Oracle’s management of Java since obtaining it from Sun has been nothing short of a joke. It’s about time for them to decide if they want to keep Java or not. If they don’t want it, they need to spin it off or let it die. If they think it’s a valuable part of their software portfolio, they should treat it as such and work overtime to make it safe.

Christine Hall

Christine Hall has been a journalist since 1971. In 2001, she began writing a weekly consumer computer column and started covering Linux and FOSS in 2002 after making the switch to GNU/Linux. Follow her on Twitter: @BrideOfLinux

What’s Good For Canonical Is Best For Ubuntu

Mark Shuttleworth can’t leave well enough alone. First it was Unity. Then it was Wayland. Now it’s Mir. Inquiring minds want to know: what does he think he’s trying to do? It’s simple, really. He’s not trying to do anything. All indications are that he’s actually accomplishing what he’s setting out to do. Except for making money and only time will tell if that’s going to work out for him.

Unity was a no-brainer. Practically everybody hated GNOME 3, so he pretty much had to do something. What everyone expected that something to be was along the lines of Cinnamon or MATE, an interface that would offer users the look and feel of GNOME as they knew it, not as it had become. What Shuttleworth offered was, in the words of Monty Python, “something completely different.” Different from both GNOME 2 or 3. Different from KDE. Different from Windoze and OS X. Unique to Ubuntu.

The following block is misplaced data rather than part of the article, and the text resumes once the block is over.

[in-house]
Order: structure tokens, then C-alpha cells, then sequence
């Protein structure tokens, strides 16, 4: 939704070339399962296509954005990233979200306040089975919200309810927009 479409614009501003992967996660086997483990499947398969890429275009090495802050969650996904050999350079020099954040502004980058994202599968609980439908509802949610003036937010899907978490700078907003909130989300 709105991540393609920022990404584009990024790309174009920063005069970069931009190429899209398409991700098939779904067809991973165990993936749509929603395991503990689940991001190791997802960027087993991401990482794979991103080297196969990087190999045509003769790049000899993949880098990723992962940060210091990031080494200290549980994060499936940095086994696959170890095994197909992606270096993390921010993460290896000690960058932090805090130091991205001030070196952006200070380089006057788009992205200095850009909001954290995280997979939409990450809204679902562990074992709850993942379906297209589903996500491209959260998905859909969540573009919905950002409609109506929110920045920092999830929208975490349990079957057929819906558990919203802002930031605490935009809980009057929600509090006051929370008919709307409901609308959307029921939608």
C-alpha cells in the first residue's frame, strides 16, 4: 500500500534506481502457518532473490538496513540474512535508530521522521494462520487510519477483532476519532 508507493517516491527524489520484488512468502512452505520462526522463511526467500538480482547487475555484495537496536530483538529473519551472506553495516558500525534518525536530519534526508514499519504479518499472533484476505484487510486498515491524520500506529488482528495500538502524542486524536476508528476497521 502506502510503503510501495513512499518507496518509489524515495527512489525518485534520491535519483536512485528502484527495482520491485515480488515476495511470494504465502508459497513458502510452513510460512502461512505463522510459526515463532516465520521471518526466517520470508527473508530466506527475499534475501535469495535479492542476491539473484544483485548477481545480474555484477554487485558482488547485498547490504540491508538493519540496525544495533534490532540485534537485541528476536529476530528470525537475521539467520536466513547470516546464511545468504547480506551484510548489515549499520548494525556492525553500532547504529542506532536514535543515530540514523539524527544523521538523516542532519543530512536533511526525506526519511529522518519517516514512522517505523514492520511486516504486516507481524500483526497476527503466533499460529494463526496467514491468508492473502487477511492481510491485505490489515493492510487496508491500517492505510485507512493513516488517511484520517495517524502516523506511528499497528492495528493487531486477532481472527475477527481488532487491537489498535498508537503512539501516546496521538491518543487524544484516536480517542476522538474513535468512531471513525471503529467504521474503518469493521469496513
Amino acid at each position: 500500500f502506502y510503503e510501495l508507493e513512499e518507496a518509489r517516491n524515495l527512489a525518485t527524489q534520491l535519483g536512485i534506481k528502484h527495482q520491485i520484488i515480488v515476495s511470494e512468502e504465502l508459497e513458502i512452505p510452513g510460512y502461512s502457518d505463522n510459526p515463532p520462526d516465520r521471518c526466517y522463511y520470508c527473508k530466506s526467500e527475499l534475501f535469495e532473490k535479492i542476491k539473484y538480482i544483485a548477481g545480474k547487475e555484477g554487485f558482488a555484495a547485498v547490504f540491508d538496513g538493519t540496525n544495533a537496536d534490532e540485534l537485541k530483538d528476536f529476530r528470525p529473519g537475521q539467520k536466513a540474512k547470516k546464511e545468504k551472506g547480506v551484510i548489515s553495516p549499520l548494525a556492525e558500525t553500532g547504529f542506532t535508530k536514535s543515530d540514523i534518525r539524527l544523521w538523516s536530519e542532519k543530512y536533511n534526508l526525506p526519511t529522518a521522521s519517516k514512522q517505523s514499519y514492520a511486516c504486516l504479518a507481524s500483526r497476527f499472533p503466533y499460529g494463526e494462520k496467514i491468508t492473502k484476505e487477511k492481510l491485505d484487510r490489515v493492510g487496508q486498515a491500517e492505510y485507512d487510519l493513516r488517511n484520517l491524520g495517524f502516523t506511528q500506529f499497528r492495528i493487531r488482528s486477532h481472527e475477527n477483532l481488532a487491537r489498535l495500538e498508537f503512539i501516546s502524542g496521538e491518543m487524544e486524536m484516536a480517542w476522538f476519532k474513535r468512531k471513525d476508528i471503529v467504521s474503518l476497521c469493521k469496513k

Christine Hall

Christine Hall has been a journalist since 1971. In 2001, she began writing a weekly consumer computer column and started covering Linux and FOSS in 2002 after making the switch to GNU/Linux. Follow her on Twitter: @BrideOfLinux